Couple in homeless vet’s $400k GoFundMe campaign will plead Fifth, lawyer says

PHILADELPHIA — A judge on Wednesday ordered a Burlington County couple to testify under oath next week about what happened to the $400,000 they raised in a GoFundMe campaign to help a homeless man, Johnny Bobbitt — money their lawyer says is gone and that Bobbitt says they squandered.

Burlington County Superior Court Judge Paula T. Dow directed Bobbitt’s team of pro bono lawyers to request financial statements from the pair before the court closes Wednesday.

At the hearing, the couple’s lawyer told the judge they wanted to invoke their Fifth Amendment right against self-incrimination.

At issue is whether the couple misappropriated money donated by more than 14,000 people in a campaign to help Bobbitt, who made national headlines when he spent his last $20 to help a stranger, Kate McClure, when she ran out of gas on the I-95 ramp in Kensington. In gratitude, McClure and her boyfriend, Mark D’Amico, started the GoFundMe campaign in November to help Bobbitt get off the street. But that effort dissolved into discord as Bobbitt accused the couple of spending the money for their personal gain.

In court Wednesday, the judge ordered McClure and D’Amico to meet with Bobbitt and his lawyers Monday to give depositions about their stewardship of the GoFundMe money. The meeting will take place at a residential detoxification facility in New Jersey where Bobbitt is seeking drug treatment.

— The Philadelphia Inquirer

Law firm involved in Cosby’s defense sues comedian for delinquent bill payments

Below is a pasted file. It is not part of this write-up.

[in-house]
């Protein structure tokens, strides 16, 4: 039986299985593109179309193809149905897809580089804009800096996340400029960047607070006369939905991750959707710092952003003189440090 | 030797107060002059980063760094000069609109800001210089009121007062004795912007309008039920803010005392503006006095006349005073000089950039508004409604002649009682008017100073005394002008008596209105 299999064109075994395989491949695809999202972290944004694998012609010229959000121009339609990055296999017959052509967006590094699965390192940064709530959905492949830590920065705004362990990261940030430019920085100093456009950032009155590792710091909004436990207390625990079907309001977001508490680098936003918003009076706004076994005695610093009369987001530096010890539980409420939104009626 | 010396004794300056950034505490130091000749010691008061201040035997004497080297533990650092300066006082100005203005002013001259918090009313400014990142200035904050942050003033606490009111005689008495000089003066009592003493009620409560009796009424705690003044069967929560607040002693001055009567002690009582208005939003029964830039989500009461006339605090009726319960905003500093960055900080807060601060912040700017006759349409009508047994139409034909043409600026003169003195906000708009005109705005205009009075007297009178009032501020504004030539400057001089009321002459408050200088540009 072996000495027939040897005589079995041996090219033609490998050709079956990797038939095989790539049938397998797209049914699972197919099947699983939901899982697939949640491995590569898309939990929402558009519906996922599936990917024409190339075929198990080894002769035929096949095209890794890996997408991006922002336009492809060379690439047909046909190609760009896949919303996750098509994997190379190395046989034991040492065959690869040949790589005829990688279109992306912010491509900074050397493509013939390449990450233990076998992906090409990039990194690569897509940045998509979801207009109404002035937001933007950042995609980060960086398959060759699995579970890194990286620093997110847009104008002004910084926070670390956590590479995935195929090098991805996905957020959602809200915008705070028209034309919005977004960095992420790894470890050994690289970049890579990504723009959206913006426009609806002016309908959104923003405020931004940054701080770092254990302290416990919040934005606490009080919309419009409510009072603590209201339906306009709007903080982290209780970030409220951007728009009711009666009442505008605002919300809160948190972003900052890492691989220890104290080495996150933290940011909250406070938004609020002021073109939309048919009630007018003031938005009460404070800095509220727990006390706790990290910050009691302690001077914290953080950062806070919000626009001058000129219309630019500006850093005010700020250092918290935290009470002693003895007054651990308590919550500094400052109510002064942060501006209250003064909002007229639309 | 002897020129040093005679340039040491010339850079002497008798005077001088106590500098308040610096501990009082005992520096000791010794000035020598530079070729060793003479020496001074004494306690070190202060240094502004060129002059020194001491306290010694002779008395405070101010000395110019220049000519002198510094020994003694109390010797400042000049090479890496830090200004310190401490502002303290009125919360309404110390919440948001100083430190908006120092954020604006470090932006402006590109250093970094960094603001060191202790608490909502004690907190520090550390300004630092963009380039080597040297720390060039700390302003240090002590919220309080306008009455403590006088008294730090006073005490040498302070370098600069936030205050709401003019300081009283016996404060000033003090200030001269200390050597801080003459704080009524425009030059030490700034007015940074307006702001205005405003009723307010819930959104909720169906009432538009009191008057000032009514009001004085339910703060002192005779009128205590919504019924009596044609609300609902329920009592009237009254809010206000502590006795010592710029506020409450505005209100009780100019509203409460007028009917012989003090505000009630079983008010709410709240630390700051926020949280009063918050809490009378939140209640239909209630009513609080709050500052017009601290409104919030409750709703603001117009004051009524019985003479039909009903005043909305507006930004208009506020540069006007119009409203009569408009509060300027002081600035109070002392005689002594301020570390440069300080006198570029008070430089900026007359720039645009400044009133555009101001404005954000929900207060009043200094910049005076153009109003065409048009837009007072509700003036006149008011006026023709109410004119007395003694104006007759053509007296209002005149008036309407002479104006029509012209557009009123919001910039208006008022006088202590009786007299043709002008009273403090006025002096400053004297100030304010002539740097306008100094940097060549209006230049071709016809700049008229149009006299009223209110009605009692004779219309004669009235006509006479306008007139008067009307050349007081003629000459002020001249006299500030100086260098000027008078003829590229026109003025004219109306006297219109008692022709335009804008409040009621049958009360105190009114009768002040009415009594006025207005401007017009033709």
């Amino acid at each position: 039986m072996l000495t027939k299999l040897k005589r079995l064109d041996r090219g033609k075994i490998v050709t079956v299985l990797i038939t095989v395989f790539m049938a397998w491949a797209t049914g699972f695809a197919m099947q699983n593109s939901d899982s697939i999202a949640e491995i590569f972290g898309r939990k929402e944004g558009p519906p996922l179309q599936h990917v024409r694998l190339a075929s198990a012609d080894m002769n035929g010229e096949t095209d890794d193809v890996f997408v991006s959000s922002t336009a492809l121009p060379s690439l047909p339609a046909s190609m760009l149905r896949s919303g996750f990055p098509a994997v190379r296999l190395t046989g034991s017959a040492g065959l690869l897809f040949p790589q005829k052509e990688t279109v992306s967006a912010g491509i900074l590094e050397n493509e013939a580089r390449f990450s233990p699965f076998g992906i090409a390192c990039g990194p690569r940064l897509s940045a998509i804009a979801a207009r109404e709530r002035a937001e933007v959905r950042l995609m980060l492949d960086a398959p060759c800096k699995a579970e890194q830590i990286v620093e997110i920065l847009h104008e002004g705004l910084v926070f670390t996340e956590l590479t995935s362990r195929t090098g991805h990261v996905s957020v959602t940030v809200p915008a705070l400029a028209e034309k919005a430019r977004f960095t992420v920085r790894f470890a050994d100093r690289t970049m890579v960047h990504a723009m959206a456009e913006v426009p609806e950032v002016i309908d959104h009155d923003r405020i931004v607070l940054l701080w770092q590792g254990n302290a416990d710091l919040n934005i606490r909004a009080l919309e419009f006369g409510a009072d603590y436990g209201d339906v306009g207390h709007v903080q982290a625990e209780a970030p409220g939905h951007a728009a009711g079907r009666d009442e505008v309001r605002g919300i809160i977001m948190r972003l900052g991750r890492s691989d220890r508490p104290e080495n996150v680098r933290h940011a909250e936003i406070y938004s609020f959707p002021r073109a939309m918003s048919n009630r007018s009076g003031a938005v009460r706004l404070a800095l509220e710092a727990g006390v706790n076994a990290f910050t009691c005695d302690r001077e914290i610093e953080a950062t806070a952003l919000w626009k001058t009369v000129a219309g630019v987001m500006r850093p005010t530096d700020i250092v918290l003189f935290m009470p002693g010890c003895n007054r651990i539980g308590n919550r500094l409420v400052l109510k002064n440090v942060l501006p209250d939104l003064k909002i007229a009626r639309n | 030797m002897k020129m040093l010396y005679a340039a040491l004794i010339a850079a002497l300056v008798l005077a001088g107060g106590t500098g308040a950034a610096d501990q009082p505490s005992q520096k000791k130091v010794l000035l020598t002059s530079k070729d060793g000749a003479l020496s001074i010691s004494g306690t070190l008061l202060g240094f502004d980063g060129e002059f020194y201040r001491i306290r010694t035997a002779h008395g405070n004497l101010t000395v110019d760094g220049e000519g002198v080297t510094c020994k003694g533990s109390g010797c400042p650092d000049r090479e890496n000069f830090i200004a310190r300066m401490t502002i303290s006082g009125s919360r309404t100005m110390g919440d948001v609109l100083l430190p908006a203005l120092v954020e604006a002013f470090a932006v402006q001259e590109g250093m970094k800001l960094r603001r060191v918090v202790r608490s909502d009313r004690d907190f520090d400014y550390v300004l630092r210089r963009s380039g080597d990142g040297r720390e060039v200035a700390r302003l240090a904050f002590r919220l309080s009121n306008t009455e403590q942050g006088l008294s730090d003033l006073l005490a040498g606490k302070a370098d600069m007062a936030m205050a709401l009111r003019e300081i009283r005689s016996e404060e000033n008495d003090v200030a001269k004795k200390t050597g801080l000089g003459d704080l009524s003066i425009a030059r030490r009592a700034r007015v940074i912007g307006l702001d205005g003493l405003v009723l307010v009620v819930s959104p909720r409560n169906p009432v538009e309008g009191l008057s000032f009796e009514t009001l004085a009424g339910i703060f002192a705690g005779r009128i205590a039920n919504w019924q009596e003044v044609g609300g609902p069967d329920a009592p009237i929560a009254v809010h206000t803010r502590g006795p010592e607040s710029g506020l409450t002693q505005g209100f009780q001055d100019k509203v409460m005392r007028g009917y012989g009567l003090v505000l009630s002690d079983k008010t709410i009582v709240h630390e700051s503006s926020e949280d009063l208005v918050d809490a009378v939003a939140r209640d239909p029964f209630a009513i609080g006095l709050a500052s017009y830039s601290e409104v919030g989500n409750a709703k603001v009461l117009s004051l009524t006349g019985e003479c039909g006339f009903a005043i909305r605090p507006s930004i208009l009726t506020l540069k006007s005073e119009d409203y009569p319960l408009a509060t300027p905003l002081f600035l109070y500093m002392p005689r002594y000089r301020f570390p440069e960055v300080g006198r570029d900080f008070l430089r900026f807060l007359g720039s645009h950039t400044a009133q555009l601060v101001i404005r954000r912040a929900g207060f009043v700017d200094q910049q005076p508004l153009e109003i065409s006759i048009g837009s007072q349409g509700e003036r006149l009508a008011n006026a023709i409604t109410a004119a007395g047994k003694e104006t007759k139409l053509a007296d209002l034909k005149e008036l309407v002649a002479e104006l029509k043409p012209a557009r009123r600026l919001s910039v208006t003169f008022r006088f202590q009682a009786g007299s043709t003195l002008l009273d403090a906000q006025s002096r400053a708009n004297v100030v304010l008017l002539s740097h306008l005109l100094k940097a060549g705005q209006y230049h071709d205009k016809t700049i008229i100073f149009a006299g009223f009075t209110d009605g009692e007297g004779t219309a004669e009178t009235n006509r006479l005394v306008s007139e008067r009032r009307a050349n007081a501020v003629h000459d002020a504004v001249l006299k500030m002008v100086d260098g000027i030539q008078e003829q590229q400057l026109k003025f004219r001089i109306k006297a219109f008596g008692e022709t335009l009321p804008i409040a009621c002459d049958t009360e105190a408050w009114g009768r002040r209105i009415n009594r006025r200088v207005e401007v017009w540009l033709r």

PHILADELPHIA—A Philadelphia law firm involved in Bill Cosby’s defense is suing the 81-year-old comedian for failing to pay his legal bills.

Schnader Harrison Segal & Lewis claimed in a filing Tuesday in Montgomery County Court that the convicted entertainer owed more than $50,000 in unpaid legal fees. Although the firm has not yet filed a formal civil complaint — which would require it to name a more specific amount of money owed — court papers indicated an intent to do so if the matter is not resolved out of court in the next few weeks.

Schnader lawyer Samuel Silver — who also has represented former U.S. Rep. Chaka Fattah and former Pennsylvania State University president Graham B. Spanier — briefly represented Cosby in his criminal sexual-assault case after his first trial ended with a hung jury in June 2017.

Silver withdrew from the case before Cosby’s second trial. The entertainer was represented in that proceeding by attorneys Tom Mesereau, Kathleen Bliss, and Becky James, all of whom parted ways with him after his conviction on three counts of aggravated indecent assault in April.

Silver and other Schnader lawyers also have represented Cosby in various civil matters tied to the collapse of his career in a flood of allegations from more than 50 women accusing him of sexual misconduct dating back decades.

— Philadelphia Inquirer

Pickup slams into Dallas TV station building; driver reportedly ranted about ‘treason’

DALLAS — A 34-year-old man was arrested Wednesday morning after repeatedly crashing his pickup truck into the corner of the Fox 4 News building in downtown Dallas, police said.

The man got out of the truck after hitting the building several times, shattering the floor-to-ceiling windows, and began ranting, according to reports. Witnesses told Fort Worth Star-Telegram media partner WFAA that the man was screaming about “high treason.” It happened at around 6 a.m.